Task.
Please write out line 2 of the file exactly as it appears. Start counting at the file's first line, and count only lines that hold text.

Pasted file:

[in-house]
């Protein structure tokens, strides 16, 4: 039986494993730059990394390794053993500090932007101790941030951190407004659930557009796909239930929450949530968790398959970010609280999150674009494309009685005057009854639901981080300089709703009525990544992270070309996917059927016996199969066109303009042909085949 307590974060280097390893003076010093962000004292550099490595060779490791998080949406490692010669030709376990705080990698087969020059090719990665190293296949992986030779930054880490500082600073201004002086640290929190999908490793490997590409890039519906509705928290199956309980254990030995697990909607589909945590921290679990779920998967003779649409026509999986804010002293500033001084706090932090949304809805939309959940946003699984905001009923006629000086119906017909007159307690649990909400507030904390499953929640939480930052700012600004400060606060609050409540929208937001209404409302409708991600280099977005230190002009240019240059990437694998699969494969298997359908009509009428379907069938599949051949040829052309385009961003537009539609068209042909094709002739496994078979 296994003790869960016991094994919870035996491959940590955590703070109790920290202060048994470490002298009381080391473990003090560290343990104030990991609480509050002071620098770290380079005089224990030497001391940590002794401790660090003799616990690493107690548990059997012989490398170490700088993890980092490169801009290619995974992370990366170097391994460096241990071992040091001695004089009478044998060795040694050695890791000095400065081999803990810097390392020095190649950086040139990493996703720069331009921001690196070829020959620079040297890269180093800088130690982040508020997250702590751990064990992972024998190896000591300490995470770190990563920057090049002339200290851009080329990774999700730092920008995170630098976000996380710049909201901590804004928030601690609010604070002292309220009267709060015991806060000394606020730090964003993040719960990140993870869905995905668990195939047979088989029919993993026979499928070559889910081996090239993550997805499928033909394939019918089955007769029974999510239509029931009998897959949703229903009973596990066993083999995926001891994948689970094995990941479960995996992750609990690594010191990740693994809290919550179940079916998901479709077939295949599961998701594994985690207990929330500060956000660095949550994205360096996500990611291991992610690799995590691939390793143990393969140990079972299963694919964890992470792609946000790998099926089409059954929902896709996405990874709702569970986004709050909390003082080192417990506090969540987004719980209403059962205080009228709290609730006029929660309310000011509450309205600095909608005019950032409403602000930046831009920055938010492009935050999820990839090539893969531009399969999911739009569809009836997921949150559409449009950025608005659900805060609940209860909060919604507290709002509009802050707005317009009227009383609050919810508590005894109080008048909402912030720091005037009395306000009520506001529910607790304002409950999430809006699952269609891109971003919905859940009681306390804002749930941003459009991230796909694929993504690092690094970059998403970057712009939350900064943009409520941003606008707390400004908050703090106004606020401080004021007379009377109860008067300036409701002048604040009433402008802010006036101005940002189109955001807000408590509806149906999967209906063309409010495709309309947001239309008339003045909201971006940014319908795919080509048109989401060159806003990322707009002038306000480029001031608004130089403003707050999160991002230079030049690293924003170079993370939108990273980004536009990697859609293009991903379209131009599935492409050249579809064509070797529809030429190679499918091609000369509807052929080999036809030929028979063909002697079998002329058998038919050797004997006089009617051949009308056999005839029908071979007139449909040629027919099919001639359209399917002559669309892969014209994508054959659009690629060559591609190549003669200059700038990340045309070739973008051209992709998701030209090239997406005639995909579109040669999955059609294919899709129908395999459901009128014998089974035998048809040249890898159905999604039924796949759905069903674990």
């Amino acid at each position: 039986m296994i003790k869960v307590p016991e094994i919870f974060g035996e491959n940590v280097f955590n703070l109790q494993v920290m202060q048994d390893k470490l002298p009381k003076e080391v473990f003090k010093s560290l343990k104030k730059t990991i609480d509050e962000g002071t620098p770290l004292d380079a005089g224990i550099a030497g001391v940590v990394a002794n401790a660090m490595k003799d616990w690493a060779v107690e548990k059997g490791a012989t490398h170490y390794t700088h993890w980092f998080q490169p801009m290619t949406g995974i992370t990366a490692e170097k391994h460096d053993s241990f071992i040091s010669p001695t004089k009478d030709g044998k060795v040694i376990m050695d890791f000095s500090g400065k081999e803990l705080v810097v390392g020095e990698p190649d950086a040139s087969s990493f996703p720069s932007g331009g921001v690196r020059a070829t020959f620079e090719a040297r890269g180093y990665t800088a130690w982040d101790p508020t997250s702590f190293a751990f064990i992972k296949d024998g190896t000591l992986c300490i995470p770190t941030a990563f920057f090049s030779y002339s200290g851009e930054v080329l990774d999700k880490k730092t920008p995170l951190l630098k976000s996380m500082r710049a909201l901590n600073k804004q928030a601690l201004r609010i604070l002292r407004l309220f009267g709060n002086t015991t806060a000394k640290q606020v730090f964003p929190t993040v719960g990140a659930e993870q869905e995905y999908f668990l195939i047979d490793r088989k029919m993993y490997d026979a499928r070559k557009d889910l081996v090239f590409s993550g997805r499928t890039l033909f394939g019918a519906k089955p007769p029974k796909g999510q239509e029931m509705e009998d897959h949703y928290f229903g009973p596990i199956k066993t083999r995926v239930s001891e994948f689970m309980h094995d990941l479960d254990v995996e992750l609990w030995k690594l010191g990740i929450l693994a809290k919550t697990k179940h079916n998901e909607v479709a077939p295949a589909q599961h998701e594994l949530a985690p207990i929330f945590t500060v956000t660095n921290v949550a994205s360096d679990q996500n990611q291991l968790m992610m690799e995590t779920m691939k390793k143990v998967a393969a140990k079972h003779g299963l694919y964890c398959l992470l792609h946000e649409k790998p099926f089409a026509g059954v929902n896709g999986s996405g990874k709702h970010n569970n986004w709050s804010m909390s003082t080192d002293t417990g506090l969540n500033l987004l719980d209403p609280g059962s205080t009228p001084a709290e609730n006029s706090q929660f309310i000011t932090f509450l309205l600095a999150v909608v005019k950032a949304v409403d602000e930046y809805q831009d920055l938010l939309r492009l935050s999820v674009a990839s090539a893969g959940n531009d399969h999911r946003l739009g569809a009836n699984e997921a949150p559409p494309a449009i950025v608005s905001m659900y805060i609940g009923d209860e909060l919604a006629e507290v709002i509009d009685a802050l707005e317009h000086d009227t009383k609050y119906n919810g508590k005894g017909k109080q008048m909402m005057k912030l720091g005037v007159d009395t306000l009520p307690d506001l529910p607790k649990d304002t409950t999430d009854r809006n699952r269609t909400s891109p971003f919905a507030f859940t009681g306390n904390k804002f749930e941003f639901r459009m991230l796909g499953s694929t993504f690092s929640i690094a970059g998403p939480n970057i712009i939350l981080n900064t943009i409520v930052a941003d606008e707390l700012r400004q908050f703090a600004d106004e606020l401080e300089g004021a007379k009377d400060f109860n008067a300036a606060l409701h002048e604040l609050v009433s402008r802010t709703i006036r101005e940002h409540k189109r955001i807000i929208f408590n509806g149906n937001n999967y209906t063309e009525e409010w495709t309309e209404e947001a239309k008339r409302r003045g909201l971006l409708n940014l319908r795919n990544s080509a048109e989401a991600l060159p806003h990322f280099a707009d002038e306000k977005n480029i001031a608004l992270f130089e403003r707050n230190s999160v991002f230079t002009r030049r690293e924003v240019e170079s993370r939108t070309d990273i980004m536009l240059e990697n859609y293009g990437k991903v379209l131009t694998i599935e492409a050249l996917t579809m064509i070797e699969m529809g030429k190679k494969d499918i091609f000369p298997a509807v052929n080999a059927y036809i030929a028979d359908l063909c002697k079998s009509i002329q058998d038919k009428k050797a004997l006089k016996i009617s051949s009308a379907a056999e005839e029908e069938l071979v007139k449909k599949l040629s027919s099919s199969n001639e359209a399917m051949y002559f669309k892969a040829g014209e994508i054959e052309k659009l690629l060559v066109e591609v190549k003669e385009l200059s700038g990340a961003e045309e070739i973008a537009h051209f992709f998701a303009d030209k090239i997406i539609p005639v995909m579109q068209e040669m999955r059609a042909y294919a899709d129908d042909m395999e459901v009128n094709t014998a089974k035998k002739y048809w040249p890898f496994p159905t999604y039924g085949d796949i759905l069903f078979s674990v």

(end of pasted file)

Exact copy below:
């Protein structure tokens, strides 16, 4: 039986494993730059990394390794053993500090932007101790941030951190407004659930557009796909239930929450949530968790398959970010609280999150674009494309009685005057009854639901981080300089709703009525990544992270070309996917059927016996199969066109303009042909085949 307590974060280097390893003076010093962000004292550099490595060779490791998080949406490692010669030709376990705080990698087969020059090719990665190293296949992986030779930054880490500082600073201004002086640290929190999908490793490997590409890039519906509705928290199956309980254990030995697990909607589909945590921290679990779920998967003779649409026509999986804010002293500033001084706090932090949304809805939309959940946003699984905001009923006629000086119906017909007159307690649990909400507030904390499953929640939480930052700012600004400060606060609050409540929208937001209404409302409708991600280099977005230190002009240019240059990437694998699969494969298997359908009509009428379907069938599949051949040829052309385009961003537009539609068209042909094709002739496994078979 296994003790869960016991094994919870035996491959940590955590703070109790920290202060048994470490002298009381080391473990003090560290343990104030990991609480509050002071620098770290380079005089224990030497001391940590002794401790660090003799616990690493107690548990059997012989490398170490700088993890980092490169801009290619995974992370990366170097391994460096241990071992040091001695004089009478044998060795040694050695890791000095400065081999803990810097390392020095190649950086040139990493996703720069331009921001690196070829020959620079040297890269180093800088130690982040508020997250702590751990064990992972024998190896000591300490995470770190990563920057090049002339200290851009080329990774999700730092920008995170630098976000996380710049909201901590804004928030601690609010604070002292309220009267709060015991806060000394606020730090964003993040719960990140993870869905995905668990195939047979088989029919993993026979499928070559889910081996090239993550997805499928033909394939019918089955007769029974999510239509029931009998897959949703229903009973596990066993083999995926001891994948689970094995990941479960995996992750609990690594010191990740693994809290919550179940079916998901479709077939295949599961998701594994985690207990929330500060956000660095949550994205360096996500990611291991992610690799995590691939390793143990393969140990079972299963694919964890992470792609946000790998099926089409059954929902896709996405990874709702569970986004709050909390003082080192417990506090969540987004719980209403059962205080009228709290609730006029929660309310000011509450309205600095909608005019950032409403602000930046831009920055938010492009935050999820990839090539893969531009399969999911739009569809009836997921949150559409449009950025608005659900805060609940209860909060919604507290709002509009802050707005317009009227009383609050919810508590005894109080008048909402912030720091005037009395306000009520506001529910607790304002409950999430809006699952269609891109971003919905859940009681306390804002749930941003459009991230796909694929993504690092690094970059998403970057712009939350900064943009409520941003606008707390400004908050703090106004606020401080004021007379009377109860008067300036409701002048604040009433402008802010006036101005940002189109955001807000408590509806149906999967209906063309409010495709309309947001239309008339003045909201971006940014319908795919080509048109989401060159806003990322707009002038306000480029001031608004130089403003707050999160991002230079030049690293924003170079993370939108990273980004536009990697859609293009991903379209131009599935492409050249579809064509070797529809030429190679499918091609000369509807052929080999036809030929028979063909002697079998002329058998038919050797004997006089009617051949009308056999005839029908071979007139449909040629027919099919001639359209399917002559669309892969014209994508054959659009690629060559591609190549003669200059700038990340045309070739973008051209992709998701030209090239997406005639995909579109040669999955059609294919899709129908395999459901009128014998089974035998048809040249890898159905999604039924796949759905069903674990």